‘Great potential’ of immature rice grains for nutraceuticals: Study
New findings, published in Food Chemistry, indicated that developing rice grain contains higher bioactive compounds than its mature grain.
Dr His-Mei Lai, Professor in the department of agricultural chemistry at the National Taiwan University, and her co-workers report that immature rice grains would be attractive for use as a novel ingredient in food products as they contain “high contents of total free phenolics and total free flavonoids.”
They added that immature rice grains would be attractive for use as a novel ingredient, to enhance the nutraceutical properties of foods.
Rice bran is a by-product of the rice milling process that has potential as a rich source of valuable health-promoting compounds. It accounts for approximately 10 percent of brown rice by weight.
Recent evidence has suggested that many bioactive compounds are not found in the rice cereal grain but instead in the husk and bran layer. The health-promoting compounds found in the bran layer include sterols, gamma-oryzanols, tocopherols, tocotrienols and phenolic compounds
Previous research has suggested that red and purple rice bran extracts may be a rich natural source of phytochemicals for nutraceutical and functional food developments; whilst other data has suggested that the anthocyanin content of black rice may rival that of blueberries and blackberries, but be available for a fraction of the cost.
“Although some immature rice grain products have been consumed in some areas because of their nutritional values, little is known about variations in the bioactive compounds and antioxidative activities at different stages of rice grain development,” wrote Prof. Lai and her colleagues.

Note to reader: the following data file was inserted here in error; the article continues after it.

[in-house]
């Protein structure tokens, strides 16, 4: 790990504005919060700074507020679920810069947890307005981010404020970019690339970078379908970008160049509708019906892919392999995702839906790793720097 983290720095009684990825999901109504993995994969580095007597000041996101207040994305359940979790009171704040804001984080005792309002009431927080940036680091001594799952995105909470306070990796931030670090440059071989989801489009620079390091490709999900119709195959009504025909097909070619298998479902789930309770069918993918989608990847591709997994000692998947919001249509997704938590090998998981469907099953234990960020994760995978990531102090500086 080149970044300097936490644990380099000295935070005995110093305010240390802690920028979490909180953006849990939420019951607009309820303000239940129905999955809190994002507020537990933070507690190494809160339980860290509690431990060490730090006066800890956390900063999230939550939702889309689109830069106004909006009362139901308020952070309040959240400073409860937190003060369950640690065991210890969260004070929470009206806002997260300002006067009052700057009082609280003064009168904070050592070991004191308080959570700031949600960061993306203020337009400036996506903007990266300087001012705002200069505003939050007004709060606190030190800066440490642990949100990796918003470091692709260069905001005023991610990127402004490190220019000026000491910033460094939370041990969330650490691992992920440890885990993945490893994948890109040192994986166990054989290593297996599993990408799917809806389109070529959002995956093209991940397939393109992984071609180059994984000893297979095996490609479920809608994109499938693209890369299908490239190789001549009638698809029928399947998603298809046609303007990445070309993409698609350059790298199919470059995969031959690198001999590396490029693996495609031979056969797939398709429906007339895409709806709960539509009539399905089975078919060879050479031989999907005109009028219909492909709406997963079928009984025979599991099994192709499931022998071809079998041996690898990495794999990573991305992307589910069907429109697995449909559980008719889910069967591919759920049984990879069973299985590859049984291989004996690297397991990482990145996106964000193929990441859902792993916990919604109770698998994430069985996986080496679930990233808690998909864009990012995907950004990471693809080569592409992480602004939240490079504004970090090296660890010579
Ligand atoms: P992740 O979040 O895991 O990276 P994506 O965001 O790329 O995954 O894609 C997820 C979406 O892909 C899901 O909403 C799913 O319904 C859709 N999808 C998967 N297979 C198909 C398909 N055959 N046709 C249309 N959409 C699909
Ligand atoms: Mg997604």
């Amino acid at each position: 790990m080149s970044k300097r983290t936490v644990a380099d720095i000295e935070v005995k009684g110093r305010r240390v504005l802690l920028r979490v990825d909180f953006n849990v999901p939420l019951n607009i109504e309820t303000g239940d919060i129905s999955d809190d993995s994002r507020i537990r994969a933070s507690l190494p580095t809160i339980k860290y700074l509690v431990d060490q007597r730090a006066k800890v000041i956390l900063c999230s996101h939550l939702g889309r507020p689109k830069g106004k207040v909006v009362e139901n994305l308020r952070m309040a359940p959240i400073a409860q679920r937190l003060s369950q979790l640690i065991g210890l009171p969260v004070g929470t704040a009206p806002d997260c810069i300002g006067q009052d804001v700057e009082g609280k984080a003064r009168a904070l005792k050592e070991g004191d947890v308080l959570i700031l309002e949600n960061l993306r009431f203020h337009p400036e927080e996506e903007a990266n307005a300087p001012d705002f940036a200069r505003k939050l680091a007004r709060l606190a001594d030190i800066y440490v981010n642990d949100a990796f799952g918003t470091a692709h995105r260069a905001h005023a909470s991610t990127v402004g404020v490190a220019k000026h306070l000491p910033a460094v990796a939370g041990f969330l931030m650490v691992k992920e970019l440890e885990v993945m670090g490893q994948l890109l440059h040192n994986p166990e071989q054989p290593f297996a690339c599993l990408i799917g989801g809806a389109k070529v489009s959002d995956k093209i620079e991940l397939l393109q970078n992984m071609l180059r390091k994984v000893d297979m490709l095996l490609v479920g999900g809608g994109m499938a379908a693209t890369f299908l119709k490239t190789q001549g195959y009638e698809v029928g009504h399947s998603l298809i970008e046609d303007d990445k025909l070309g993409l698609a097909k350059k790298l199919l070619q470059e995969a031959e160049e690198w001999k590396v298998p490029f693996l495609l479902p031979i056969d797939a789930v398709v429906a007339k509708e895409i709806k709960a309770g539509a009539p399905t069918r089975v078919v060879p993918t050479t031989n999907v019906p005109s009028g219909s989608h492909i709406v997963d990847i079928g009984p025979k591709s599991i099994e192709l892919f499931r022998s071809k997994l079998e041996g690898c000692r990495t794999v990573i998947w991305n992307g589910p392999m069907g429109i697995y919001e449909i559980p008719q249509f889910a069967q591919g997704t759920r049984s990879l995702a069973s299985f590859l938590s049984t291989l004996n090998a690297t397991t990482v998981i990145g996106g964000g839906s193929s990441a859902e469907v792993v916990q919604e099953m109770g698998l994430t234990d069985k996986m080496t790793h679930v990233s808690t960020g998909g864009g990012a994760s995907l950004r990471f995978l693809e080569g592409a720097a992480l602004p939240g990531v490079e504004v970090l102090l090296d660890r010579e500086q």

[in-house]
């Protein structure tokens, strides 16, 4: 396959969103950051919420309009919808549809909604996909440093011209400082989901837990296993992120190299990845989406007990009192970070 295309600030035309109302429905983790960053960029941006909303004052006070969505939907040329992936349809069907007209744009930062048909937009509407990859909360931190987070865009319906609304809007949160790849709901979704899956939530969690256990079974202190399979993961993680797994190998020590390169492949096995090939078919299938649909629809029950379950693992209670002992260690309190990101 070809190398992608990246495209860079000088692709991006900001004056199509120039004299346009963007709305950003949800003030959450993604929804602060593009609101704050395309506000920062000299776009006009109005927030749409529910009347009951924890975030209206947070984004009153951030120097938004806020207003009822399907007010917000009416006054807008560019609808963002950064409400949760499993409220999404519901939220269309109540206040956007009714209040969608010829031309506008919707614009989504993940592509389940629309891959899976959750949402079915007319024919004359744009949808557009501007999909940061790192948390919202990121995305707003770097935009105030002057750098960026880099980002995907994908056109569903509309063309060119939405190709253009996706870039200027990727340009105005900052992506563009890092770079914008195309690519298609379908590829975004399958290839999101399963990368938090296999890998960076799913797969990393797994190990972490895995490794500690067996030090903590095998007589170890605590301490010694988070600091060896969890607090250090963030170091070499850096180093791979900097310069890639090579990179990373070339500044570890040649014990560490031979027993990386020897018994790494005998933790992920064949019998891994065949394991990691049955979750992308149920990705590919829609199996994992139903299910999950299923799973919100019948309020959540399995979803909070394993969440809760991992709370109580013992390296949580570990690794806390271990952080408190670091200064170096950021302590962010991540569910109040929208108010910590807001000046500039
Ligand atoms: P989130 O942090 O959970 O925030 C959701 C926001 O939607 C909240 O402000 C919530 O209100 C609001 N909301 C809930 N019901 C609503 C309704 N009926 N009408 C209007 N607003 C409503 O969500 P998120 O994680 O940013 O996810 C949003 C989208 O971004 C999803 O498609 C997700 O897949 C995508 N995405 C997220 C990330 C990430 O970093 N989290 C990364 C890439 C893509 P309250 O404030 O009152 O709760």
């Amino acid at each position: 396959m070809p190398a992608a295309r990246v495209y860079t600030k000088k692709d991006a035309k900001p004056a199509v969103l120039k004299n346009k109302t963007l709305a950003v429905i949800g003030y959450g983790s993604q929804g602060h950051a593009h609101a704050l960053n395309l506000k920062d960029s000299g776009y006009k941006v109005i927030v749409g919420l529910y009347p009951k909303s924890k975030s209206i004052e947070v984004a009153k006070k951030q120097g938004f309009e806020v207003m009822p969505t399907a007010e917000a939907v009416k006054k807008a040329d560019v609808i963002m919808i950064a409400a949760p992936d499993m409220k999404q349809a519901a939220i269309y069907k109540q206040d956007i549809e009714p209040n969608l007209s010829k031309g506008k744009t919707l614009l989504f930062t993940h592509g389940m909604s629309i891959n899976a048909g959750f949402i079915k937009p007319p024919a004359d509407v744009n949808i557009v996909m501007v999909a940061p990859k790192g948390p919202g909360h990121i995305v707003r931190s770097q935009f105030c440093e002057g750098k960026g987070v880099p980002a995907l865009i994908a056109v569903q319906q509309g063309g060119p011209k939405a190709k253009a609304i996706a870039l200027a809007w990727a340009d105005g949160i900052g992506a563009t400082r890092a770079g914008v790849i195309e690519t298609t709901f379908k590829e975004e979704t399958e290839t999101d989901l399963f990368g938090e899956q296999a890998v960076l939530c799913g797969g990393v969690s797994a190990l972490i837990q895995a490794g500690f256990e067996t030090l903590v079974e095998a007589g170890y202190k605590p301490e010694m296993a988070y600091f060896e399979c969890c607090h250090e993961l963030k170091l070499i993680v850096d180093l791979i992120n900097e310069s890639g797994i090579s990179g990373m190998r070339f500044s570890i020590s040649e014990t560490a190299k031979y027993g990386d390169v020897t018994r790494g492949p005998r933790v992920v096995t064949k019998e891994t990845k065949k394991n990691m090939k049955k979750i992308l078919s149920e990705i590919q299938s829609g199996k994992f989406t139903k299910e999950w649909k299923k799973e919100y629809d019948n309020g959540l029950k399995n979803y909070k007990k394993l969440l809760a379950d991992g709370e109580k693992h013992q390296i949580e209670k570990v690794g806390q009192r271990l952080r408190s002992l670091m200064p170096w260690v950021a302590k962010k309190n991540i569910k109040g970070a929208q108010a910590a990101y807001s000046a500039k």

The new study examined the levels of phenolic compounds, and antioxidant properties, of two domestic rice cultivars during grain development in order to correlate the nutraceutical value of mature and immature rice grains.
Two rice cultivars, Kuang-fu-shiang-waxy (KFSW, a waxy indica rice with red coloured bran) and Taikeng 16 (TK16, a non-waxy japonicarice), were cultivated at the National Taiwan University.
The authors found the total phenolics and total flavonoids of the developing rice grains were significantly higher than those in mature seeds, with the authors reporting a high amount of free and soluble ferulic acids in developing rice grain.
“The tocols as hydrophobic antioxidants were plentiful in developing rice grain and mainly composed of alpha-tocopherol, gamma-tocotrienol and alpha-tocotrienol,” they said.
In addition, Lai her co-workers reported a high content of soluble dietary fibre in immature rice grains, which they suggested may have benefits for gastrointestinal health.
Based on the concentrations of bioactive compounds at different rice grain development, the authors reported that immature grains between the 15th and 18th day after anthesis (full flowering) would be suitable for food applications.
Data from Leatherhead Food International (LFI) shows that the world functional antioxidants market is increasing year on year by around 3 per cent, and was valued at US$ 400 million in 2004, and US$ 438 million in 2007. Europe, the US, and Japan account for 90 per cent of this market.
With flavonoids and polyphenols reported to be 45 per cent of this functional antioxidant market, equivalent to almost US$ 200 million,
Source: Food Chemistry
Volume 127, Issue 1, Pages 86-93, doi: 10.1016/j.foodchem.2010.12.092
“Bioactive compounds in rice during grain development”
Authors: Pei-Yin Lin, Hsi-Mei Lai